During the inspection pupils behaved very well. Several were very keen to talk to
inspectors and said that they enjoy school and feel safe. Pupils said that there is no
bullying. One pupil explained that his teacher says ‘we should use our hands, feet

and words kindly’. There have been no responses to the online survey Parent View

and the school has not carried out any recent surveys of parents views. The small
number of parents who spoke to inspectors were extremely positive about the school
and the staff. They are confident that their children are safe and well looked after.
Any significant incidents of poor behaviour are carefully recorded. Physical restraint
is used only occasionally when pupils are at risk of hurting themselves or others. Any
incidents are recorded and reported to parents. Records of poor behaviour and
physical restraint are reviewed by teachers and leaders and used to inform individual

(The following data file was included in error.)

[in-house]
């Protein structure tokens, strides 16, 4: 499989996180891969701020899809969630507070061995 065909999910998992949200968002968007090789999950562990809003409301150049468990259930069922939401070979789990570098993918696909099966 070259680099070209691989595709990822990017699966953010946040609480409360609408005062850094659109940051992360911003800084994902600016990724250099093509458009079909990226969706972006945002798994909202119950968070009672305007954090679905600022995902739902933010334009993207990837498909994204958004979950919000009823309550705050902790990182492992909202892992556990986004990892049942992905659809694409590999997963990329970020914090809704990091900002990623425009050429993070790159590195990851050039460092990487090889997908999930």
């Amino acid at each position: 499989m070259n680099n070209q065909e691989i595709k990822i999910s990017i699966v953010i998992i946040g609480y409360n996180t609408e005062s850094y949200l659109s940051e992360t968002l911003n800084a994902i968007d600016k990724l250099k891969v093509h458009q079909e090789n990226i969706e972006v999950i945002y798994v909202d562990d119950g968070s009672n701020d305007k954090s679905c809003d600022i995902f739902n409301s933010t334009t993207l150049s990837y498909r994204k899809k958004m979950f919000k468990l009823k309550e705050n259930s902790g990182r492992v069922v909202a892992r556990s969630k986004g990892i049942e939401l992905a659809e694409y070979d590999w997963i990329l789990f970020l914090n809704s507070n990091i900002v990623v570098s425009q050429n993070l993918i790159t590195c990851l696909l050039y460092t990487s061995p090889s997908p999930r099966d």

pupil risk assessments which identify potential triggers and ways of calming or
distracting pupils which are usually effective. Although records are regularly
reviewed by leaders, there is limited evidence of analysis to determine any overall
patterns or trends. This means that leaders are unsure of whether the number of
incidents is increasing or decreasing as a result of their policies and procedures.
The curriculum at Kemball has a strong focus on personal, social and health
education. Leaders have a good understanding of the risks facing pupils, including
risks of child sexual exploitation and extremism. Leaders and teachers carefully
consider the implications of these risks for different pupil groups. A detailed plan
sets out the topics that are scheduled each term for each class. These plans are then
carefully adapted by teachers to meet the needs of each individual pupil. Pupils are
taught about a broad range of topics such as personal hygiene, food and exercise,
taking responsibility towards others, following rules, rights and choices,
relationships, road safety and internet safety. Pupils are taught about sex and
relationships at an appropriate level but the school’s written policy on sex and